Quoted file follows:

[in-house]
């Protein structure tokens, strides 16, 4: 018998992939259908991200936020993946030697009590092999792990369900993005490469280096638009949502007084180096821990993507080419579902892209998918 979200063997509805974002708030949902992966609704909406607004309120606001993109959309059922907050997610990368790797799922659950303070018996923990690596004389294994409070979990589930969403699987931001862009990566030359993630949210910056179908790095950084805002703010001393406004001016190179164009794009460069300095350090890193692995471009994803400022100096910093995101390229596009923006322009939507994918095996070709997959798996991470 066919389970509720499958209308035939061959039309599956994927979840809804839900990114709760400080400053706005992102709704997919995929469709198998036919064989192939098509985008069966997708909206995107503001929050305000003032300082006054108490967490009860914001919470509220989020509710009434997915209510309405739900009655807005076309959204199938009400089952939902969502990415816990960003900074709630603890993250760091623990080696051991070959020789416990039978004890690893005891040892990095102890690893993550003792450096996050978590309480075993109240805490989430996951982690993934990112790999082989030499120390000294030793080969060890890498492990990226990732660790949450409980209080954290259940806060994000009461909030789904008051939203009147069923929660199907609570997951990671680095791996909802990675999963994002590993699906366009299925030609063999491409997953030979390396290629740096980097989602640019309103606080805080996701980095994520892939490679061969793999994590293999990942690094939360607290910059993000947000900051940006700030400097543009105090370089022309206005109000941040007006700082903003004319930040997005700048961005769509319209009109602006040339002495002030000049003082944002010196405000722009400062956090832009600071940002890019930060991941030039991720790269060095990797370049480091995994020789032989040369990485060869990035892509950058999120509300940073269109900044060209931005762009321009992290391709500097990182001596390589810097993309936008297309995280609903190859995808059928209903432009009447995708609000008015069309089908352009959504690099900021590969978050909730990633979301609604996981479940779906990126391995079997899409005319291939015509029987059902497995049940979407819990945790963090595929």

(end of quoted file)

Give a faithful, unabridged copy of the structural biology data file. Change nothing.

[in-house]
């Protein structure tokens, strides 16, 4: 018998992939259908991200936020993946030697009590092999792990369900993005490469280096638009949502007084180096821990993507080419579902892209998918 979200063997509805974002708030949902992966609704909406607004309120606001993109959309059922907050997610990368790797799922659950303070018996923990690596004389294994409070979990589930969403699987931001862009990566030359993630949210910056179908790095950084805002703010001393406004001016190179164009794009460069300095350090890193692995471009994803400022100096910093995101390229596009923006322009939507994918095996070709997959798996991470 066919389970509720499958209308035939061959039309599956994927979840809804839900990114709760400080400053706005992102709704997919995929469709198998036919064989192939098509985008069966997708909206995107503001929050305000003032300082006054108490967490009860914001919470509220989020509710009434997915209510309405739900009655807005076309959204199938009400089952939902969502990415816990960003900074709630603890993250760091623990080696051991070959020789416990039978004890690893005891040892990095102890690893993550003792450096996050978590309480075993109240805490989430996951982690993934990112790999082989030499120390000294030793080969060890890498492990990226990732660790949450409980209080954290259940806060994000009461909030789904008051939203009147069923929660199907609570997951990671680095791996909802990675999963994002590993699906366009299925030609063999491409997953030979390396290629740096980097989602640019309103606080805080996701980095994520892939490679061969793999994590293999990942690094939360607290910059993000947000900051940006700030400097543009105090370089022309206005109000941040007006700082903003004319930040997005700048961005769509319209009109602006040339002495002030000049003082944002010196405000722009400062956090832009600071940002890019930060991941030039991720790269060095990797370049480091995994020789032989040369990485060869990035892509950058999120509300940073269109900044060209931005762009321009992290391709500097990182001596390589810097993309936008297309995280609903190859995808059928209903432009009447995708609000008015069309089908352009959504690099900021590969978050909730990633979301609604996981479940779906990126391995079997899409005319291939015509029987059902497995049940979407819990945790963090595929």